The Valley Heights pedestrian bridge has been nameless since about 2000

The Valley Heights pedestrian bridge over the Great Western Highway has been nameless since 2000 and Blue Mountains Council recently invited submissions for a name.

Problem is, according to the Valley Heights community, they already went through the consultative process 15 years ago and have been waiting for a name plaque ever since.

Secretary of the Valley Heights Progress Association, Pamela Gardiner, called the current situation "ridiculous".

"It would appear Blue Mountains City Council has either lost the paperwork, [or] have not bothered to look for it. It was named by consent the Alex MacDonald bridge," she said. "It's disappointing, we worked so hard."

Long-time readers of The Blue Mountains Gazette may remember the bridge naming proposal being advertised back in 2004, in a council full page public notices advertisement. It confirms two final candidates.

Mrs Gardiner, 82, said Jack Bailey a Rural Fire Service captain and war veteran Alex MacDonald, were the two nominations from local community groups, with MacDonald garnering the most votes.

MacDonald was considered "the father of Valley Heights" she said, and had been their choice. He was a World War I veteran, a member of the Light Horse Brigade. When he returned from the theatre of war, "Mac" as he was known, helped numerous young residents in the railway town of Valley Heights finance their first home.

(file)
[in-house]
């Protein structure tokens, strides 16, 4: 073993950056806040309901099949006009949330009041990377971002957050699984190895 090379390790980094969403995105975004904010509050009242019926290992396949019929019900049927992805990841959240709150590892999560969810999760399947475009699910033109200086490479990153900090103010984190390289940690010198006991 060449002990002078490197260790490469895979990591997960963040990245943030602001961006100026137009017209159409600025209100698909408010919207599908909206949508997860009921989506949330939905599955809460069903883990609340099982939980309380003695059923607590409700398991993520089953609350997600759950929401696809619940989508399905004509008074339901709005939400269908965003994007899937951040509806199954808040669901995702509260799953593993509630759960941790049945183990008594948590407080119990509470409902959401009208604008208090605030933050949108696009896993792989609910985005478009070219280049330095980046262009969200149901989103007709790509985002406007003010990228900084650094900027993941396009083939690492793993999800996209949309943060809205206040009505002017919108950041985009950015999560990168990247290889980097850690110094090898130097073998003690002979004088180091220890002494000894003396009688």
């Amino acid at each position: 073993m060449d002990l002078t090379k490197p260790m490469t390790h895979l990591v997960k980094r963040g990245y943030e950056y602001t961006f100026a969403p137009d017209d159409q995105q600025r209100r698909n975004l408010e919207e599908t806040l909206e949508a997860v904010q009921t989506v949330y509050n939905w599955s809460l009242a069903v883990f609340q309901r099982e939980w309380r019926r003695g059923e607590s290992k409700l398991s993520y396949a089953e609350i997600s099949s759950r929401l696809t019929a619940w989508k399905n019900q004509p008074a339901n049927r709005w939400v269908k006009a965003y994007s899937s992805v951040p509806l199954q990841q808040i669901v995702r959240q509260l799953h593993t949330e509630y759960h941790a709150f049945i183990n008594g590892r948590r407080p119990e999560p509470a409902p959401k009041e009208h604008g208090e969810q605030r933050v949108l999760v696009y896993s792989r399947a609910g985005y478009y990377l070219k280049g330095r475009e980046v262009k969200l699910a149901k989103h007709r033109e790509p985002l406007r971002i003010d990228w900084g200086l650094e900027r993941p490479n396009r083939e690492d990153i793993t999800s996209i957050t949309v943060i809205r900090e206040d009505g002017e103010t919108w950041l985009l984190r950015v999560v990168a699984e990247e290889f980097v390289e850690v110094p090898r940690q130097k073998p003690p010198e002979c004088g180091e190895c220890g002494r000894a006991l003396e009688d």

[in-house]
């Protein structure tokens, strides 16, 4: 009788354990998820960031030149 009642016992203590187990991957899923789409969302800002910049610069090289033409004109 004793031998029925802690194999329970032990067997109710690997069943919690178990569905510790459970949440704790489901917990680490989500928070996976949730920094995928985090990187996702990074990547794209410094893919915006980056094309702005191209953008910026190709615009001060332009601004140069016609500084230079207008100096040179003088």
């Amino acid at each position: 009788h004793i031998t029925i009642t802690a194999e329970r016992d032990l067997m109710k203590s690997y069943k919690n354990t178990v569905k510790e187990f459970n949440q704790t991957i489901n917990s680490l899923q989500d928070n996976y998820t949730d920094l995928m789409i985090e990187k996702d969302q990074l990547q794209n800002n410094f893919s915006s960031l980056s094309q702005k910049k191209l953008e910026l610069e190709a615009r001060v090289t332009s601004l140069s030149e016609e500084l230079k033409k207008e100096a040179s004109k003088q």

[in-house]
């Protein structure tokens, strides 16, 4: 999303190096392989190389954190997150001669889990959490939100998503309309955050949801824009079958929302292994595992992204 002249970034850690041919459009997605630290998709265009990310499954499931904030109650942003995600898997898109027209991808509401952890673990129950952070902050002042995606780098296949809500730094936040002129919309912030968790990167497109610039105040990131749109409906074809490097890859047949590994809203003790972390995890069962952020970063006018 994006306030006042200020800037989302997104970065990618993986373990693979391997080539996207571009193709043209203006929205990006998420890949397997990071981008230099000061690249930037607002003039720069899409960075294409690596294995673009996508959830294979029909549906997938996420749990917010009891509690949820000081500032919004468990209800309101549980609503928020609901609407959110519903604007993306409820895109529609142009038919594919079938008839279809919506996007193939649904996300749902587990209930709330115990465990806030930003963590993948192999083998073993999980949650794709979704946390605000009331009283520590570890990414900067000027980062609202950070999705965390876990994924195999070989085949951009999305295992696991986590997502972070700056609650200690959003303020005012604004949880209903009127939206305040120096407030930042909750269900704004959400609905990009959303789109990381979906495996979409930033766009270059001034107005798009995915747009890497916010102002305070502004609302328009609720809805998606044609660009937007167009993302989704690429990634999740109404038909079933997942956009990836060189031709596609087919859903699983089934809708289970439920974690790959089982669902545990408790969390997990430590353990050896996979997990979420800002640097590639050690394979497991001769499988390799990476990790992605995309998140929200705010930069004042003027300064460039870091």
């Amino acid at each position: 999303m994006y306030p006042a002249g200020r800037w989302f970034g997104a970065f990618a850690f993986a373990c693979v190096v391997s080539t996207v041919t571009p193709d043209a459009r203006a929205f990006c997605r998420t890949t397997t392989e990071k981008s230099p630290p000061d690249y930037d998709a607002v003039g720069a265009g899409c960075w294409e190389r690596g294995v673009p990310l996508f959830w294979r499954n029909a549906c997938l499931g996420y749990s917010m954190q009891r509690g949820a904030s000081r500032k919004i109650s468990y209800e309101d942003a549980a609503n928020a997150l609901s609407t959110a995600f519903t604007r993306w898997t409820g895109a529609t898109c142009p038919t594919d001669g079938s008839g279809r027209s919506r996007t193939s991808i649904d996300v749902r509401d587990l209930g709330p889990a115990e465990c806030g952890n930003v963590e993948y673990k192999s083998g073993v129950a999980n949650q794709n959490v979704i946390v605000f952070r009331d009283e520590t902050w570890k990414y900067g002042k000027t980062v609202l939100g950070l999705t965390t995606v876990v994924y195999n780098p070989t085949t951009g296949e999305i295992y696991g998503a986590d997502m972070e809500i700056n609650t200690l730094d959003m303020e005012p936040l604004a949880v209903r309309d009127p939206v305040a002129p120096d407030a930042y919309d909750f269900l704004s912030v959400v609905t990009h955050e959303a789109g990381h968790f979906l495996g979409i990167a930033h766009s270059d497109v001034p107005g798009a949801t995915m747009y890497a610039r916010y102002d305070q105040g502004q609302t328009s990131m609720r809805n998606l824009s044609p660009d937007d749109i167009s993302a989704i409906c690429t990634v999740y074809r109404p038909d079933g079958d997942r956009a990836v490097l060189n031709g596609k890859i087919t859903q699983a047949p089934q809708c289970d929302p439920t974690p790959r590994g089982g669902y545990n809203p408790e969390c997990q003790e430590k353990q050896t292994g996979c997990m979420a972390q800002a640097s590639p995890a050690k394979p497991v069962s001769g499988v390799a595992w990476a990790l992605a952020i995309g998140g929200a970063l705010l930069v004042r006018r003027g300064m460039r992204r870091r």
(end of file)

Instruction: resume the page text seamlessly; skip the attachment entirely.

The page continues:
"He did quite a bit for the small village, including bequeathing a piece of land where our progress hall is located," Mrs Gardiner said.

"Our association wrote to council in 2009 to inquire where the name plate was up to, as nothing had happened post the consultative process and we experienced the same ill-informed reaction then and no one followed up.

"It is now 10 years since our last request and here we go again."

Council invited submissions for a commemorative name for the bridge through another Gazette ad last week. The criteria includes making a significant contribution locally; achieving excellence in a particular field of local, state or national significance and extensive community service. Submissions close on November 10 to https://yoursay.bmcc.nsw.gov.au/valley-heights-bridge.

The bridge is owned by Transport NSW and last week council engineers told the Valley Heights community group by email that they were having trouble locating council records, and additionally a formal process was needed "otherwise Transport NSW will not accept the new name for the bridge".

A council spokeswoman said "council resolved at the council meeting on 27 April, 2004, to support the naming of the Valley Heights pedestrian overpass the 'Alex MacDonald Bridge'. This was never endorsed by the Roads and Maritime Services. Council is currently investigating why this did not occur."

She said council notified the Roads and Traffic Authority on May 6, 2004, and council correspondence asked for it to be called the Alex MacDonald Bridge. "This did not occur and council is not aware why".

A further report will go to the next council meeting on October 29 with options for the elected council.

"The request from the Valley Heights Progress Association that the bridge be named after the late Alex MacDonald is still before council, and will be considered in the context of the current public exhibition process," she added.

The submission process remains online.

A Transport for NSW spokesperson said: "Transport for NSW is working with Blue Mountains City Council to name the Valley Heights pedestrian bridge in line with the Transport for NSW Naming of Roads and Bridges policy."